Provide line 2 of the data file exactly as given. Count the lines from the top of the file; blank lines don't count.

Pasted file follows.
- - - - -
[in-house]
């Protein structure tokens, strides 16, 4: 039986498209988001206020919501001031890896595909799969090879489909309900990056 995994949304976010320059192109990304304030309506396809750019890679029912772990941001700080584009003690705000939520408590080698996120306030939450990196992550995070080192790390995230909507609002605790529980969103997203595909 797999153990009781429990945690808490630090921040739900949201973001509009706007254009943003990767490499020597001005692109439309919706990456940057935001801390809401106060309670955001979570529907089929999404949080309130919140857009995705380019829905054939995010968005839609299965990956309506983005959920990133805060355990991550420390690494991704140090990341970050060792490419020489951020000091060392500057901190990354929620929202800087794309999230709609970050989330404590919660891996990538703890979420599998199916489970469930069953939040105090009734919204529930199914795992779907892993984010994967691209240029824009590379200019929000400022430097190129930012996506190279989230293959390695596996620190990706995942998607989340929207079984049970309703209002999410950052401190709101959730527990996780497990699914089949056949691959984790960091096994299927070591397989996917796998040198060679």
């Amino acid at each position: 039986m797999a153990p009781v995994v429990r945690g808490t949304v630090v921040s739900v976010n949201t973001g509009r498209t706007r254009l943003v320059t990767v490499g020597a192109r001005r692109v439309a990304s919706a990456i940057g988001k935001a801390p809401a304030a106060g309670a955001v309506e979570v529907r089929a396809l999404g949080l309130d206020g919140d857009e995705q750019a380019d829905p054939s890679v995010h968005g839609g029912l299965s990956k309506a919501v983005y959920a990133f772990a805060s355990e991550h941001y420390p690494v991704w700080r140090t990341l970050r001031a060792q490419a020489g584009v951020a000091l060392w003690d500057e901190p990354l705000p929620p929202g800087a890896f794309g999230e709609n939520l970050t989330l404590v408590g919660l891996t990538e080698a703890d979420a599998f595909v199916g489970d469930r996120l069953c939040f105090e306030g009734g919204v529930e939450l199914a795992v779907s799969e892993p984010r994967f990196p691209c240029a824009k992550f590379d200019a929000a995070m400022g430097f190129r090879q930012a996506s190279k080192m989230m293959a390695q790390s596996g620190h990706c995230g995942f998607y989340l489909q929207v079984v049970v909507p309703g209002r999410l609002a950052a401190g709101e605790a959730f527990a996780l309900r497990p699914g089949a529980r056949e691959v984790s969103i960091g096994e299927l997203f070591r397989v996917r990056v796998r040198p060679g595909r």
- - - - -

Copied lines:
């Protein structure tokens, strides 16, 4: 039986498209988001206020919501001031890896595909799969090879489909309900990056 995994949304976010320059192109990304304030309506396809750019890679029912772990941001700080584009003690705000939520408590080698996120306030939450990196992550995070080192790390995230909507609002605790529980969103997203595909 797999153990009781429990945690808490630090921040739900949201973001509009706007254009943003990767490499020597001005692109439309919706990456940057935001801390809401106060309670955001979570529907089929999404949080309130919140857009995705380019829905054939995010968005839609299965990956309506983005959920990133805060355990991550420390690494991704140090990341970050060792490419020489951020000091060392500057901190990354929620929202800087794309999230709609970050989330404590919660891996990538703890979420599998199916489970469930069953939040105090009734919204529930199914795992779907892993984010994967691209240029824009590379200019929000400022430097190129930012996506190279989230293959390695596996620190990706995942998607989340929207079984049970309703209002999410950052401190709101959730527990996780497990699914089949056949691959984790960091096994299927070591397989996917796998040198060679």